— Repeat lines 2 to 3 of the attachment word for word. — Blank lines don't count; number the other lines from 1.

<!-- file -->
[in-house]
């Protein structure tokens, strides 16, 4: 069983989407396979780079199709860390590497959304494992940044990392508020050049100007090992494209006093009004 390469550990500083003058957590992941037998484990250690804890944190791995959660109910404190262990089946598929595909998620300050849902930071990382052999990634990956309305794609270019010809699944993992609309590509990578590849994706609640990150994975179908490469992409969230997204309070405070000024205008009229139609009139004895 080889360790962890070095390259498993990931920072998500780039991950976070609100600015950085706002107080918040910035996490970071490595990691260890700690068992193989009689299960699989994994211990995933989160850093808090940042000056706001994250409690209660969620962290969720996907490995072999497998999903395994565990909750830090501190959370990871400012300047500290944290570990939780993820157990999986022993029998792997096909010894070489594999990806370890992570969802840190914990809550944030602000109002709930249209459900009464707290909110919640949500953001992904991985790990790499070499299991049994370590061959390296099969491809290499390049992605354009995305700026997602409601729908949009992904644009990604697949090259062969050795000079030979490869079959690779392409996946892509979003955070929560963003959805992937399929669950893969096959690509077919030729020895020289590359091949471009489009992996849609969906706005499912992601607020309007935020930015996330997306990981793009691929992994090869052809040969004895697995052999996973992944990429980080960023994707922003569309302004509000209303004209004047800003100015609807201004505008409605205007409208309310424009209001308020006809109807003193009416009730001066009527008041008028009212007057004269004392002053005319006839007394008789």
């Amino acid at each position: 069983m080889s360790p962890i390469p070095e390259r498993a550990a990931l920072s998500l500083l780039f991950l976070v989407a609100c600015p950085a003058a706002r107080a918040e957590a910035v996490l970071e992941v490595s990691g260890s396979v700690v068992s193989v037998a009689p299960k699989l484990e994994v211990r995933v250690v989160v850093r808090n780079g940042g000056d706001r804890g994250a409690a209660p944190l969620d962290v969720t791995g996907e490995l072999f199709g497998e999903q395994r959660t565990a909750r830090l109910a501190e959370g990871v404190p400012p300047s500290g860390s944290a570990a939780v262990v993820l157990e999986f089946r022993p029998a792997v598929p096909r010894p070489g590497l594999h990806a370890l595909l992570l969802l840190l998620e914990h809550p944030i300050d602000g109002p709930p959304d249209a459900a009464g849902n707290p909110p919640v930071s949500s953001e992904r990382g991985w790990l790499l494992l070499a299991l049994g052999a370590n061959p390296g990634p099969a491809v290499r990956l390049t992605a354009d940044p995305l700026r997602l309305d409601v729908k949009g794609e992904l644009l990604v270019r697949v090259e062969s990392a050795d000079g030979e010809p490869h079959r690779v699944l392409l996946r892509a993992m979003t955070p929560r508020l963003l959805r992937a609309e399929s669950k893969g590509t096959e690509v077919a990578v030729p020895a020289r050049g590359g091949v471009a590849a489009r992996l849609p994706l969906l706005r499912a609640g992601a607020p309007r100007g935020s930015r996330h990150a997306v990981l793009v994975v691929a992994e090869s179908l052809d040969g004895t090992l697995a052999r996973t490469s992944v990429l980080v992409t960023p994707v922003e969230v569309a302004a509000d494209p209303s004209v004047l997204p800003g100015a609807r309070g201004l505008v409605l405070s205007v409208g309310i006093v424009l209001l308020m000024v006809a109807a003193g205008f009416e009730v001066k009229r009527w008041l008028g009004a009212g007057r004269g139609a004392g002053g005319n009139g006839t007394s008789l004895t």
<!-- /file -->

């Protein structure tokens, strides 16, 4: 069983989407396979780079199709860390590497959304494992940044990392508020050049100007090992494209006093009004 390469550990500083003058957590992941037998484990250690804890944190791995959660109910404190262990089946598929595909998620300050849902930071990382052999990634990956309305794609270019010809699944993992609309590509990578590849994706609640990150994975179908490469992409969230997204309070405070000024205008009229139609009139004895 080889360790962890070095390259498993990931920072998500780039991950976070609100600015950085706002107080918040910035996490970071490595990691260890700690068992193989009689299960699989994994211990995933989160850093808090940042000056706001994250409690209660969620962290969720996907490995072999497998999903395994565990909750830090501190959370990871400012300047500290944290570990939780993820157990999986022993029998792997096909010894070489594999990806370890992570969802840190914990809550944030602000109002709930249209459900009464707290909110919640949500953001992904991985790990790499070499299991049994370590061959390296099969491809290499390049992605354009995305700026997602409601729908949009992904644009990604697949090259062969050795000079030979490869079959690779392409996946892509979003955070929560963003959805992937399929669950893969096959690509077919030729020895020289590359091949471009489009992996849609969906706005499912992601607020309007935020930015996330997306990981793009691929992994090869052809040969004895697995052999996973992944990429980080960023994707922003569309302004509000209303004209004047800003100015609807201004505008409605205007409208309310424009209001308020006809109807003193009416009730001066009527008041008028009212007057004269004392002053005319006839007394008789």
């Amino acid at each position: 069983m080889s360790p962890i390469p070095e390259r498993a550990a990931l920072s998500l500083l780039f991950l976070v989407a609100c600015p950085a003058a706002r107080a918040e957590a910035v996490l970071e992941v490595s990691g260890s396979v700690v068992s193989v037998a009689p299960k699989l484990e994994v211990r995933v250690v989160v850093r808090n780079g940042g000056d706001r804890g994250a409690a209660p944190l969620d962290v969720t791995g996907e490995l072999f199709g497998e999903q395994r959660t565990a909750r830090l109910a501190e959370g990871v404190p400012p300047s500290g860390s944290a570990a939780v262990v993820l157990e999986f089946r022993p029998a792997v598929p096909r010894p070489g590497l594999h990806a370890l595909l992570l969802l840190l998620e914990h809550p944030i300050d602000g109002p709930p959304d249209a459900a009464g849902n707290p909110p919640v930071s949500s953001e992904r990382g991985w790990l790499l494992l070499a299991l049994g052999a370590n061959p390296g990634p099969a491809v290499r990956l390049t992605a354009d940044p995305l700026r997602l309305d409601v729908k949009g794609e992904l644009l990604v270019r697949v090259e062969s990392a050795d000079g030979e010809p490869h079959r690779v699944l392409l996946r892509a993992m979003t955070p929560r508020l963003l959805r992937a609309e399929s669950k893969g590509t096959e690509v077919a990578v030729p020895a020289r050049g590359g091949v471009a590849a489009r992996l849609p994706l969906l706005r499912a609640g992601a607020p309007r100007g935020s930015r996330h990150a997306v990981l793009v994975v691929a992994e090869s179908l052809d040969g004895t090992l697995a052999r996973t490469s992944v990429l980080v992409t960023p994707v922003e969230v569309a302004a509000d494209p209303s004209v004047l997204p800003g100015a609807r309070g201004l505008v409605l405070s205007v409208g309310i006093v424009l209001l308020m000024v006809a109807a003193g205008f009416e009730v001066k009229r009527w008041l008028g009004a009212g007057r004269g139609a004392g002053g005319n009139g006839t007394s008789l004895t």